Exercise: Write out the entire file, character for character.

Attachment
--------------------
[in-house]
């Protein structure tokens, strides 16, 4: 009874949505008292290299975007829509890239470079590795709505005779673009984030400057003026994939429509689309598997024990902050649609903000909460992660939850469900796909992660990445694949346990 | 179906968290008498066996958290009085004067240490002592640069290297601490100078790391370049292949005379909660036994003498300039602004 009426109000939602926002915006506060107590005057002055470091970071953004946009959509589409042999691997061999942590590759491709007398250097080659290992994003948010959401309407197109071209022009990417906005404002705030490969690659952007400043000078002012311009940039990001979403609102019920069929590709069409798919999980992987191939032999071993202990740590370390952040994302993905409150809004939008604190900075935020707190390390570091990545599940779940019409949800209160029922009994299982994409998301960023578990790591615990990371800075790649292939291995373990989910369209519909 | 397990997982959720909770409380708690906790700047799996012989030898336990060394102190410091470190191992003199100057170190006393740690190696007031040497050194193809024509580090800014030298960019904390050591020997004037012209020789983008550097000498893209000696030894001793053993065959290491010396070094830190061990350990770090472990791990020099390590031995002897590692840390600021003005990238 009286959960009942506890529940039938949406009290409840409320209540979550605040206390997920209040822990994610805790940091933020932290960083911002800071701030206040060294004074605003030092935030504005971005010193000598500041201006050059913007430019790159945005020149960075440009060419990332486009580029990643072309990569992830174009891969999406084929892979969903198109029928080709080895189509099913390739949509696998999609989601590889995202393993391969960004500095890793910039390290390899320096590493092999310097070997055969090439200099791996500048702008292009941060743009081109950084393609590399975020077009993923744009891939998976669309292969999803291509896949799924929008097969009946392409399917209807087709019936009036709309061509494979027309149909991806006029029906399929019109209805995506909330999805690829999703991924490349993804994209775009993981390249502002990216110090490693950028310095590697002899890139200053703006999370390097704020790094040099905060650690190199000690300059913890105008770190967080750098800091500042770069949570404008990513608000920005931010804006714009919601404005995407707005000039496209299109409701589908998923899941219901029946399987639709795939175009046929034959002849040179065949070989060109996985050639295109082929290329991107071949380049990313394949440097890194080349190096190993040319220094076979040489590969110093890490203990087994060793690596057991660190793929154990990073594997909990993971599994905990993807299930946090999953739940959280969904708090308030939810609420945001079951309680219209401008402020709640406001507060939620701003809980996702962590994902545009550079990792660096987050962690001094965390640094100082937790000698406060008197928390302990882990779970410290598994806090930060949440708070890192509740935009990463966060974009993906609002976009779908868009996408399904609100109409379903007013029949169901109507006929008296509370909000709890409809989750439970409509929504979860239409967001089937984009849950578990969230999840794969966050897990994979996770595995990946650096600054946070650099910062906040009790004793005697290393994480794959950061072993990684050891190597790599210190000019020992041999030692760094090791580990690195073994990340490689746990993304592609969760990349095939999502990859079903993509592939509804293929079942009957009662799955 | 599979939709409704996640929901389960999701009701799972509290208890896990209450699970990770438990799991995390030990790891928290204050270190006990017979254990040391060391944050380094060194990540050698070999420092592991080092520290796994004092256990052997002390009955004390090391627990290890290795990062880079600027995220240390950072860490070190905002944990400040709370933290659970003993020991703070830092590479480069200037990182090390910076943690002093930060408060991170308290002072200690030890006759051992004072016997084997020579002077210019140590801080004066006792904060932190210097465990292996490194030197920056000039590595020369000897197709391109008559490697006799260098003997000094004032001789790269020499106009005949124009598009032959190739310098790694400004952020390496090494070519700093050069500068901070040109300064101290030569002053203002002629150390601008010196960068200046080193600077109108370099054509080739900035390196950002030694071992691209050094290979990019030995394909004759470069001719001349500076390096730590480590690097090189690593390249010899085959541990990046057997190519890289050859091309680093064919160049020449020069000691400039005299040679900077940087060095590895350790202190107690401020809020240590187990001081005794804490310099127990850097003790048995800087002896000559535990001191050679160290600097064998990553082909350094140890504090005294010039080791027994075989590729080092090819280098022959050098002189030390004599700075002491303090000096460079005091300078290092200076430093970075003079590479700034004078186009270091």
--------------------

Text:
[in-house]
């Protein structure tokens, strides 16, 4: 009874949505008292290299975007829509890239470079590795709505005779673009984030400057003026994939429509689309598997024990902050649609903000909460992660939850469900796909992660990445694949346990 | 179906968290008498066996958290009085004067240490002592640069290297601490100078790391370049292949005379909660036994003498300039602004 009426109000939602926002915006506060107590005057002055470091970071953004946009959509589409042999691997061999942590590759491709007398250097080659290992994003948010959401309407197109071209022009990417906005404002705030490969690659952007400043000078002012311009940039990001979403609102019920069929590709069409798919999980992987191939032999071993202990740590370390952040994302993905409150809004939008604190900075935020707190390390570091990545599940779940019409949800209160029922009994299982994409998301960023578990790591615990990371800075790649292939291995373990989910369209519909 | 397990997982959720909770409380708690906790700047799996012989030898336990060394102190410091470190191992003199100057170190006393740690190696007031040497050194193809024509580090800014030298960019904390050591020997004037012209020789983008550097000498893209000696030894001793053993065959290491010396070094830190061990350990770090472990791990020099390590031995002897590692840390600021003005990238 009286959960009942506890529940039938949406009290409840409320209540979550605040206390997920209040822990994610805790940091933020932290960083911002800071701030206040060294004074605003030092935030504005971005010193000598500041201006050059913007430019790159945005020149960075440009060419990332486009580029990643072309990569992830174009891969999406084929892979969903198109029928080709080895189509099913390739949509696998999609989601590889995202393993391969960004500095890793910039390290390899320096590493092999310097070997055969090439200099791996500048702008292009941060743009081109950084393609590399975020077009993923744009891939998976669309292969999803291509896949799924929008097969009946392409399917209807087709019936009036709309061509494979027309149909991806006029029906399929019109209805995506909330999805690829999703991924490349993804994209775009993981390249502002990216110090490693950028310095590697002899890139200053703006999370390097704020790094040099905060650690190199000690300059913890105008770190967080750098800091500042770069949570404008990513608000920005931010804006714009919601404005995407707005000039496209299109409701589908998923899941219901029946399987639709795939175009046929034959002849040179065949070989060109996985050639295109082929290329991107071949380049990313394949440097890194080349190096190993040319220094076979040489590969110093890490203990087994060793690596057991660190793929154990990073594997909990993971599994905990993807299930946090999953739940959280969904708090308030939810609420945001079951309680219209401008402020709640406001507060939620701003809980996702962590994902545009550079990792660096987050962690001094965390640094100082937790000698406060008197928390302990882990779970410290598994806090930060949440708070890192509740935009990463966060974009993906609002976009779908868009996408399904609100109409379903007013029949169901109507006929008296509370909000709890409809989750439970409509929504979860239409967001089937984009849950578990969230999840794969966050897990994979996770595995990946650096600054946070650099910062906040009790004793005697290393994480794959950061072993990684050891190597790599210190000019020992041999030692760094090791580990690195073994990340490689746990993304592609969760990349095939999502990859079903993509592939509804293929079942009957009662799955 | 599979939709409704996640929901389960999701009701799972509290208890896990209450699970990770438990799991995390030990790891928290204050270190006990017979254990040391060391944050380094060194990540050698070999420092592991080092520290796994004092256990052997002390009955004390090391627990290890290795990062880079600027995220240390950072860490070190905002944990400040709370933290659970003993020991703070830092590479480069200037990182090390910076943690002093930060408060991170308290002072200690030890006759051992004072016997084997020579002077210019140590801080004066006792904060932190210097465990292996490194030197920056000039590595020369000897197709391109008559490697006799260098003997000094004032001789790269020499106009005949124009598009032959190739310098790694400004952020390496090494070519700093050069500068901070040109300064101290030569002053203002002629150390601008010196960068200046080193600077109108370099054509080739900035390196950002030694071992691209050094290979990019030995394909004759470069001719001349500076390096730590480590690097090189690593390249010899085959541990990046057997190519890289050859091309680093064919160049020449020069000691400039005299040679900077940087060095590895350790202190107690401020809020240590187990001081005794804490310099127990850097003790048995800087002896000559535990001191050679160290600097064998990553082909350094140890504090005294010039080791027994075989590729080092090819280098022959050098002189030390004599700075002491303090000096460079005091300078290092200076430093970075003079590479700034004078186009270091």